June 27, 2018 / 9:52 AM / a year ago

Breakingview - Endemol’s $4 bln sale needs “Love Island” glitter

Publicity shot for Endemol's MasterChef Junior. Image courtesy of the company

LONDON (Reuters Breakingviews) - It’s time for a production company recoupling. The question is whether Endemol Shine Group’s suitors see beyond ugly features like a debt-heavy balance sheet. Rival studio ITV’s current hit “Love Island” could help.

Endemol’s parents, private equity firm Apollo Global Management and Rupert Murdoch’s Twenty-First Century Fox, are seeking a partner for the loss-making producer of “Big Brother”. They’ve hired matchmakers at Deutsche Bank and LionTree for a sale that could fetch between $2.5 billion and $4 billion, CNBC reported.

That range implies some heavy-duty beer goggles. Assuming growth of 10 percent, Endemol should bring in 246 million euros ($288 million) of earnings before interest, taxes, depreciation and amortisation this year, in large part from selling reality TV shows in Britain, Europe and America. A $4 billion enterprise value implies a 14 times forward EBITDA multiple, or 21 percent above the average of listed production groups Entertainment One and Lions Gate Entertainment.

That’s admittedly an imperfect comparison, since Endemol arguably has greater clout to sell shows globally. Yet the peers are at least profitable, whereas Endemol made an operating loss of 21 million euros last year including one-offs and impairments, and generated negative free cash flow partly thanks to the high cost of servicing debt, which Moody’s pegs at 7.5 times EBITDA. If potential matches like All3Media, Lions Gate, Banijay Group or ITV decide such turnoffs merit, say, a 25 percent discount to listed peers, a marriage would set the buyer back under $2.5 billion including debt.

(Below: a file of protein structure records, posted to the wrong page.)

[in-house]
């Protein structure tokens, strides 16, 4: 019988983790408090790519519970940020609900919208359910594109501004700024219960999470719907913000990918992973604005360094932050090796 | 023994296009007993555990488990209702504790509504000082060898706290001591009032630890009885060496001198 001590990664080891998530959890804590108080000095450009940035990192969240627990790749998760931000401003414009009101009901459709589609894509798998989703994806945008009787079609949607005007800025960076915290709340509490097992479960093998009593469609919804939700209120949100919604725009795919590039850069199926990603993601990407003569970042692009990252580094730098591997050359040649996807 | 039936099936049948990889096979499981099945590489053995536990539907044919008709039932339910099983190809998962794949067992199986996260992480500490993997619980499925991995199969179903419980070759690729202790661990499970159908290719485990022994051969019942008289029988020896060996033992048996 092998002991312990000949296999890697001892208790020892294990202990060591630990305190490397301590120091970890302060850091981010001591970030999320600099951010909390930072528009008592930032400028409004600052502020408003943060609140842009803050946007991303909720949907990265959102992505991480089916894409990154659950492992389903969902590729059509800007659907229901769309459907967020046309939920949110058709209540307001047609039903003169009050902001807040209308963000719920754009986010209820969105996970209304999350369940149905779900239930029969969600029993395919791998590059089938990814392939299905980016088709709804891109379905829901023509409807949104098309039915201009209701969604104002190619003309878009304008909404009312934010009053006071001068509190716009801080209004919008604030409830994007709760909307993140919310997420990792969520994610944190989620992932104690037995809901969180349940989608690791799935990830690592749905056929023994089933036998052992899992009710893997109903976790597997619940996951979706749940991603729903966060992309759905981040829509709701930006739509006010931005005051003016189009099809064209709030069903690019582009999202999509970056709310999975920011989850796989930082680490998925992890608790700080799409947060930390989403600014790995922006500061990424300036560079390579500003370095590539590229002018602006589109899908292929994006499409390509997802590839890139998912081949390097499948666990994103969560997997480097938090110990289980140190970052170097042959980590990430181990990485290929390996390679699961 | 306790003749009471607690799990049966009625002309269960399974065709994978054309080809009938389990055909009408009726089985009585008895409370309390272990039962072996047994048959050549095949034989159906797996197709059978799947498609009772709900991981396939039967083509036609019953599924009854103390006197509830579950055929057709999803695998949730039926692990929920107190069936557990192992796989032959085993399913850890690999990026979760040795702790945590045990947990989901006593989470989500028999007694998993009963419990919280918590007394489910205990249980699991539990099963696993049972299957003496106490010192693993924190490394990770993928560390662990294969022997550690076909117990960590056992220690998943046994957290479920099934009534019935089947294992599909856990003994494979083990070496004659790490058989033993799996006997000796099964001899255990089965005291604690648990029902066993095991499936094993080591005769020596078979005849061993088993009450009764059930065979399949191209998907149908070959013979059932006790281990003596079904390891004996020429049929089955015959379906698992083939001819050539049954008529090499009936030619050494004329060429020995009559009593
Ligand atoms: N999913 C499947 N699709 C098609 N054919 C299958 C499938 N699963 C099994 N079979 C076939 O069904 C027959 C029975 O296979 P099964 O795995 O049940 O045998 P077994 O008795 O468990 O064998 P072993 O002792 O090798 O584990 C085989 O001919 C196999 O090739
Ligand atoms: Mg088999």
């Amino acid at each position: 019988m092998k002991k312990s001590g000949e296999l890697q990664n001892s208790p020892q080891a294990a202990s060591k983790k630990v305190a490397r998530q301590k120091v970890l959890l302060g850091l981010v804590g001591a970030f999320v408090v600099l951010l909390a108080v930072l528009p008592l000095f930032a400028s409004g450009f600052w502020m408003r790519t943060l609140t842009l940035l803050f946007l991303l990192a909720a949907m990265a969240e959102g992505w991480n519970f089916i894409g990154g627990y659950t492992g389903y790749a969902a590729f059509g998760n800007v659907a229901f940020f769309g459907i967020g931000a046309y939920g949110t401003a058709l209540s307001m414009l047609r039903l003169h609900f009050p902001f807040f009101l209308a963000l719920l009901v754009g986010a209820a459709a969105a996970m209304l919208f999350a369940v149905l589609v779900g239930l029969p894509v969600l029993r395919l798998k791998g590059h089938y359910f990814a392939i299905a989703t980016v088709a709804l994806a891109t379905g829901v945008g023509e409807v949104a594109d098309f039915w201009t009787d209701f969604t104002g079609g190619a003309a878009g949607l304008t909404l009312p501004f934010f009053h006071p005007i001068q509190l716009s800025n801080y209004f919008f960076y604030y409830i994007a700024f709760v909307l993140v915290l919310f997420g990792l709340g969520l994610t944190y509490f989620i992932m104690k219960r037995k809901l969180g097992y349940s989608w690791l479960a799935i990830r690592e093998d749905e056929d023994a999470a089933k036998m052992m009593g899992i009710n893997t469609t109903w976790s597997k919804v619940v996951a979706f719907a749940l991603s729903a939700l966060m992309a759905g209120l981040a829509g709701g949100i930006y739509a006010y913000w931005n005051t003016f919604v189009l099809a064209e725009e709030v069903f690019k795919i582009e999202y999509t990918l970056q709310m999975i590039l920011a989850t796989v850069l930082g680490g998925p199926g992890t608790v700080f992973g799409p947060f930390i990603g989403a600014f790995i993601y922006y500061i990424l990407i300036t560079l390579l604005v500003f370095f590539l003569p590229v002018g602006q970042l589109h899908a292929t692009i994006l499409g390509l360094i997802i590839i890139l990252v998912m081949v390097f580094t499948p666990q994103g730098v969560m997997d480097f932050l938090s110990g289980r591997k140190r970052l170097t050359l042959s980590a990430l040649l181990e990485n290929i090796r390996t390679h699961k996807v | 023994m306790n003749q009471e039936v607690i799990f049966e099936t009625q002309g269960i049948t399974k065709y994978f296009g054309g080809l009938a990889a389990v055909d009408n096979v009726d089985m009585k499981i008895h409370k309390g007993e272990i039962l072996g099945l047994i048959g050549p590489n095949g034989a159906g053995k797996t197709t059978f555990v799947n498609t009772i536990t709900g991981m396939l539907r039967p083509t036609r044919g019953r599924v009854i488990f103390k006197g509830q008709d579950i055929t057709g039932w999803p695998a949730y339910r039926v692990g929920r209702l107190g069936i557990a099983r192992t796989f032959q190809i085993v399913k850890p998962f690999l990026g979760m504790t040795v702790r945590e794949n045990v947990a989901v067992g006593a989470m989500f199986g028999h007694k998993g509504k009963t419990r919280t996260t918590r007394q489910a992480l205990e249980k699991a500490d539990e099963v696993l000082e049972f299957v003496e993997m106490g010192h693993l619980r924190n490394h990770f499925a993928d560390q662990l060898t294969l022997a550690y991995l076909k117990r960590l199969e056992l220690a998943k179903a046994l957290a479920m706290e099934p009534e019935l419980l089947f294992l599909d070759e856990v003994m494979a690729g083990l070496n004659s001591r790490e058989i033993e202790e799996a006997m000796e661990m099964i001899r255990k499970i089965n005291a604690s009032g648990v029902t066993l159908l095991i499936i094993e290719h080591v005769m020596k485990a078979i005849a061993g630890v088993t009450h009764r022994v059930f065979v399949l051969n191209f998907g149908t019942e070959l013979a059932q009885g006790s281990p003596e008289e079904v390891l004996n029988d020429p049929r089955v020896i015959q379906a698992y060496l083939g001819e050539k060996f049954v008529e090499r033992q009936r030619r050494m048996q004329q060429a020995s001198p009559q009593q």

The better news for Apollo and Fox is that singletons have scarcity value. Fox and Sky have drawn competing bids from groups like Walt Disney and Comcast. Insecure traditional media players are bulking up to compete with intimidatingly large tech rivals Amazon and Netflix, who increasingly turn the heads of younger viewers. That’s inflating the going rate for content libraries such as Endemol’s, which includes high-quality dramas like “Peaky Blinders” and myriad reality TV formats including “MasterChef”.

Meanwhile, the Netherlands-based group’s specialism in such “unscripted” shows seems to have legs after hits like “Love Island” from ITV and World of Wonder’s “RuPaul’s Drag Race”. Both draw mammoth online audiences, overturning the conventional wisdom that reality TV has had its day. This should help Endemol’s valuation – even if $4 billion implies buyers spending too much time in the sun.


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